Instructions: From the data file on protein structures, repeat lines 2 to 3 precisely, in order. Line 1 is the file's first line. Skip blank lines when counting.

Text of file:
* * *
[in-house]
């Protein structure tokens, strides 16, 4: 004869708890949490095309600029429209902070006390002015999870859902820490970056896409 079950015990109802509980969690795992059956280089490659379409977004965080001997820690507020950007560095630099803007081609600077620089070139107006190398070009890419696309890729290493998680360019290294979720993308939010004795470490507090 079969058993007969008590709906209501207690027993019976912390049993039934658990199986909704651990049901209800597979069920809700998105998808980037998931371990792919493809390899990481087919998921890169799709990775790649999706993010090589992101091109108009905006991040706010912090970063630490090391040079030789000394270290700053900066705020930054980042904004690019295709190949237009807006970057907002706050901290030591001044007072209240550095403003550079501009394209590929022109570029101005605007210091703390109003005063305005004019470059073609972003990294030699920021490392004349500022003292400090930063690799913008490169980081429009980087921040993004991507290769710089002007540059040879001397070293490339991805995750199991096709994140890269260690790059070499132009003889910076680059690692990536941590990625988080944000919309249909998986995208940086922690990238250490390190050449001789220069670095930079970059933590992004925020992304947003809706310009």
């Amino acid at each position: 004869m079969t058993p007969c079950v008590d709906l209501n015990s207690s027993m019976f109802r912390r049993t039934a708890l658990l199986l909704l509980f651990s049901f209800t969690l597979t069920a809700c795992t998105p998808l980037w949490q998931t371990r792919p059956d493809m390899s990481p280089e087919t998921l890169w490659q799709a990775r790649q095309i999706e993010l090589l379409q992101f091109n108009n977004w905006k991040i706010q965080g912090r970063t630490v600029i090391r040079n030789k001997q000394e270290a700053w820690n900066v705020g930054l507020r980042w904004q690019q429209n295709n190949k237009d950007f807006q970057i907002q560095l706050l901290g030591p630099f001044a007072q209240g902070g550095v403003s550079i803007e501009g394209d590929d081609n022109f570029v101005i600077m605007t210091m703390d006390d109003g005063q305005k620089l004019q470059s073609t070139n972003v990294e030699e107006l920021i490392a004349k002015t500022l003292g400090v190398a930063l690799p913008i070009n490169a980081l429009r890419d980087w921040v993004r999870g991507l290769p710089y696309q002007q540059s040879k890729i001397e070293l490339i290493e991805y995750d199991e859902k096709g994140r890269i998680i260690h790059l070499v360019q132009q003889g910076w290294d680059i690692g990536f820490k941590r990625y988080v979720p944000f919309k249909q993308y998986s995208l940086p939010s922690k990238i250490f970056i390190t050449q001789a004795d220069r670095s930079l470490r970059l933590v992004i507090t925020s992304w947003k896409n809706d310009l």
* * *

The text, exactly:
């Protein structure tokens, strides 16, 4: 004869708890949490095309600029429209902070006390002015999870859902820490970056896409 079950015990109802509980969690795992059956280089490659379409977004965080001997820690507020950007560095630099803007081609600077620089070139107006190398070009890419696309890729290493998680360019290294979720993308939010004795470490507090 079969058993007969008590709906209501207690027993019976912390049993039934658990199986909704651990049901209800597979069920809700998105998808980037998931371990792919493809390899990481087919998921890169799709990775790649999706993010090589992101091109108009905006991040706010912090970063630490090391040079030789000394270290700053900066705020930054980042904004690019295709190949237009807006970057907002706050901290030591001044007072209240550095403003550079501009394209590929022109570029101005605007210091703390109003005063305005004019470059073609972003990294030699920021490392004349500022003292400090930063690799913008490169980081429009980087921040993004991507290769710089002007540059040879001397070293490339991805995750199991096709994140890269260690790059070499132009003889910076680059690692990536941590990625988080944000919309249909998986995208940086922690990238250490390190050449001789220069670095930079970059933590992004925020992304947003809706310009």
């Amino acid at each position: 004869m079969t058993p007969c079950v008590d709906l209501n015990s207690s027993m019976f109802r912390r049993t039934a708890l658990l199986l909704l509980f651990s049901f209800t969690l597979t069920a809700c795992t998105p998808l980037w949490q998931t371990r792919p059956d493809m390899s990481p280089e087919t998921l890169w490659q799709a990775r790649q095309i999706e993010l090589l379409q992101f091109n108009n977004w905006k991040i706010q965080g912090r970063t630490v600029i090391r040079n030789k001997q000394e270290a700053w820690n900066v705020g930054l507020r980042w904004q690019q429209n295709n190949k237009d950007f807006q970057i907002q560095l706050l901290g030591p630099f001044a007072q209240g902070g550095v403003s550079i803007e501009g394209d590929d081609n022109f570029v101005i600077m605007t210091m703390d006390d109003g005063q305005k620089l004019q470059s073609t070139n972003v990294e030699e107006l920021i490392a004349k002015t500022l003292g400090v190398a930063l690799p913008i070009n490169a980081l429009r890419d980087w921040v993004r999870g991507l290769p710089y696309q002007q540059s040879k890729i001397e070293l490339i290493e991805y995750d199991e859902k096709g994140r890269i998680i260690h790059l070499v360019q132009q003889g910076w290294d680059i690692g990536f820490k941590r990625y988080v979720p944000f919309k249909q993308y998986s995208l940086p939010s922690k990238i250490f970056i390190t050449q001789a004795d220069r670095s930079l470490r970059l933590v992004i507090t925020s992304w947003k896409n809706d310009l």